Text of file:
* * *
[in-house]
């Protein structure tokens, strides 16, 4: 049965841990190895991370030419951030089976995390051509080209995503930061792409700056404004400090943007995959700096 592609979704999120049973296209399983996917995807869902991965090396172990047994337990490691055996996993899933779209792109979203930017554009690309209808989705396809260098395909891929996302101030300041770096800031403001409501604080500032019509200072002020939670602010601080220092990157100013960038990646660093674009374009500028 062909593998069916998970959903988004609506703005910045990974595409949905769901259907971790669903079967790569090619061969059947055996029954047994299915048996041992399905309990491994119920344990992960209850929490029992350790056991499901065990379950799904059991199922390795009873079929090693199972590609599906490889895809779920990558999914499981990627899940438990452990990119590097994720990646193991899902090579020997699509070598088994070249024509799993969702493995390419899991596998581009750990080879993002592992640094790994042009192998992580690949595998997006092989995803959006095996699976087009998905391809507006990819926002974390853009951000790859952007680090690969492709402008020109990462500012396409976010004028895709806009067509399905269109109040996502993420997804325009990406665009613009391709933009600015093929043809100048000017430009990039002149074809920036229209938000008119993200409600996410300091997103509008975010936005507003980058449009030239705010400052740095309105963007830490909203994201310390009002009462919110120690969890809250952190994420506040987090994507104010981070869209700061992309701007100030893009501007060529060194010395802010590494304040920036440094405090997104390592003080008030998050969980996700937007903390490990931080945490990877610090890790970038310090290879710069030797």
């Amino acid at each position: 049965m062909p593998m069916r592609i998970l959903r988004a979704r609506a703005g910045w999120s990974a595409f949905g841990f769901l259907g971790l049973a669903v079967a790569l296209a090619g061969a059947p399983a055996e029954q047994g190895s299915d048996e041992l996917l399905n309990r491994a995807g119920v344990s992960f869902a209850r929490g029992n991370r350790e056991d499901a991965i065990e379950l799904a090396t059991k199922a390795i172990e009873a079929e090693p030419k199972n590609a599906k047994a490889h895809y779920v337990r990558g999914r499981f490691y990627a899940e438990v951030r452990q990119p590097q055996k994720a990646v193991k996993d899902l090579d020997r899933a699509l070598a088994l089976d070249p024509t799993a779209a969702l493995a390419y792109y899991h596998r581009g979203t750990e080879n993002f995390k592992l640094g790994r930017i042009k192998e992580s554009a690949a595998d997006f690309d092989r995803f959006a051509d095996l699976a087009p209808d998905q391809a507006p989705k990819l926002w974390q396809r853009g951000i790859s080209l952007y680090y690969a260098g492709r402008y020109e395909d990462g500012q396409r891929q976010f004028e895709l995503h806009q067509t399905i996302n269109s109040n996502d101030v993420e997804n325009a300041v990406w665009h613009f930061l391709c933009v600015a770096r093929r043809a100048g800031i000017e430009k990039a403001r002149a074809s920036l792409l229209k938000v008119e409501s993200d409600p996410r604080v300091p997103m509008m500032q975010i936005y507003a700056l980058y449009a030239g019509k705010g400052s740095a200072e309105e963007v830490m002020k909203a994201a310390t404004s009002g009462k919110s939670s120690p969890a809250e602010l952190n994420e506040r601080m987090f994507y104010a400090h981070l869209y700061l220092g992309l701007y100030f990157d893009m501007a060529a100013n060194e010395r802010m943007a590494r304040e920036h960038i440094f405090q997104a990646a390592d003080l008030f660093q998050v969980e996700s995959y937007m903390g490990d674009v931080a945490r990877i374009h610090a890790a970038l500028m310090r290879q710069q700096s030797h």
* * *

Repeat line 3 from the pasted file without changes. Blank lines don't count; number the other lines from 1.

């Amino acid at each position: 049965m062909p593998m069916r592609i998970l959903r988004a979704r609506a703005g910045w999120s990974a595409f949905g841990f769901l259907g971790l049973a669903v079967a790569l296209a090619g061969a059947p399983a055996e029954q047994g190895s299915d048996e041992l996917l399905n309990r491994a995807g119920v344990s992960f869902a209850r929490g029992n991370r350790e056991d499901a991965i065990e379950l799904a090396t059991k199922a390795i172990e009873a079929e090693p030419k199972n590609a599906k047994a490889h895809y779920v337990r990558g999914r499981f490691y990627a899940e438990v951030r452990q990119p590097q055996k994720a990646v193991k996993d899902l090579d020997r899933a699509l070598a088994l089976d070249p024509t799993a779209a969702l493995a390419y792109y899991h596998r581009g979203t750990e080879n993002f995390k592992l640094g790994r930017i042009k192998e992580s554009a690949a595998d997006f690309d092989r995803f959006a051509d095996l699976a087009p209808d998905q391809a507006p989705k990819l926002w974390q396809r853009g951000i790859s080209l952007y680090y690969a260098g492709r402008y020109e395909d990462g500012q396409r891929q976010f004028e895709l995503h806009q067509t399905i996302n269109s109040n996502d101030v993420e997804n325009a300041v990406w665009h613009f930061l391709c933009v600015a770096r093929r043809a100048g800031i000017e430009k990039a403001r002149a074809s920036l792409l229209k938000v008119e409501s993200d409600p996410r604080v300091p997103m509008m500032q975010i936005y507003a700056l980058y449009a030239g019509k705010g400052s740095a200072e309105e963007v830490m002020k909203a994201a310390t404004s009002g009462k919110s939670s120690p969890a809250e602010l952190n994420e506040r601080m987090f994507y104010a400090h981070l869209y700061l220092g992309l701007y100030f990157d893009m501007a060529a100013n060194e010395r802010m943007a590494r304040e920036h960038i440094f405090q997104a990646a390592d003080l008030f660093q998050v969980e996700s995959y937007m903390g490990d674009v931080a945490r990877i374009h610090a890790a970038l500028m310090r290879q710069q700096s030797h």